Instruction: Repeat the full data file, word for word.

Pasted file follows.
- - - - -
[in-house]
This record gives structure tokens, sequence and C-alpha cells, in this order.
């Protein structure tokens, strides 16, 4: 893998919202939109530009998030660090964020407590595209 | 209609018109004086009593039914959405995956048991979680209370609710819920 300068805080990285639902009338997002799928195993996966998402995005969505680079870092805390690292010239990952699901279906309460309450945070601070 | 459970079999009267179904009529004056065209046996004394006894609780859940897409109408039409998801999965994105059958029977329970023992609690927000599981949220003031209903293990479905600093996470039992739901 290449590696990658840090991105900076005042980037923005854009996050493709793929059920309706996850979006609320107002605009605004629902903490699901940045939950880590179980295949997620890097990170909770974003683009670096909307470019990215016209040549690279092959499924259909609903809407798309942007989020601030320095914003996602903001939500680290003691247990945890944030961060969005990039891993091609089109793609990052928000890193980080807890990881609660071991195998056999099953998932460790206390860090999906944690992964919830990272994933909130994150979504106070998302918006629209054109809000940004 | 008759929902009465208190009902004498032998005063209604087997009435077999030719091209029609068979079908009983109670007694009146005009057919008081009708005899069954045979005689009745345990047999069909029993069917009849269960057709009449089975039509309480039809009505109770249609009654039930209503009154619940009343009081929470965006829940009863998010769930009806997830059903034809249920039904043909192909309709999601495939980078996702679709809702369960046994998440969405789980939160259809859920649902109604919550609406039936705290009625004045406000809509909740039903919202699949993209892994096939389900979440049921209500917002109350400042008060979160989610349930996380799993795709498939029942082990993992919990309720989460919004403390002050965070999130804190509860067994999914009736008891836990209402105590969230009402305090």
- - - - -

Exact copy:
[in-house]
This record gives structure tokens, sequence and C-alpha cells, in this order.
């Protein structure tokens, strides 16, 4: 893998919202939109530009998030660090964020407590595209 | 209609018109004086009593039914959405995956048991979680209370609710819920 300068805080990285639902009338997002799928195993996966998402995005969505680079870092805390690292010239990952699901279906309460309450945070601070 | 459970079999009267179904009529004056065209046996004394006894609780859940897409109408039409998801999965994105059958029977329970023992609690927000599981949220003031209903293990479905600093996470039992739901 290449590696990658840090991105900076005042980037923005854009996050493709793929059920309706996850979006609320107002605009605004629902903490699901940045939950880590179980295949997620890097990170909770974003683009670096909307470019990215016209040549690279092959499924259909609903809407798309942007989020601030320095914003996602903001939500680290003691247990945890944030961060969005990039891993091609089109793609990052928000890193980080807890990881609660071991195998056999099953998932460790206390860090999906944690992964919830990272994933909130994150979504106070998302918006629209054109809000940004 | 008759929902009465208190009902004498032998005063209604087997009435077999030719091209029609068979079908009983109670007694009146005009057919008081009708005899069954045979005689009745345990047999069909029993069917009849269960057709009449089975039509309480039809009505109770249609009654039930209503009154619940009343009081929470965006829940009863998010769930009806997830059903034809249920039904043909192909309709999601495939980078996702679709809702369960046994998440969405789980939160259809859920649902109604919550609406039936705290009625004045406000809509909740039903919202699949993209892994096939389900979440049921209500917002109350400042008060979160989610349930996380799993795709498939029942082990993992919990309720989460919004403390002050965070999130804190509860067994999914009736008891836990209402105590969230009402305090």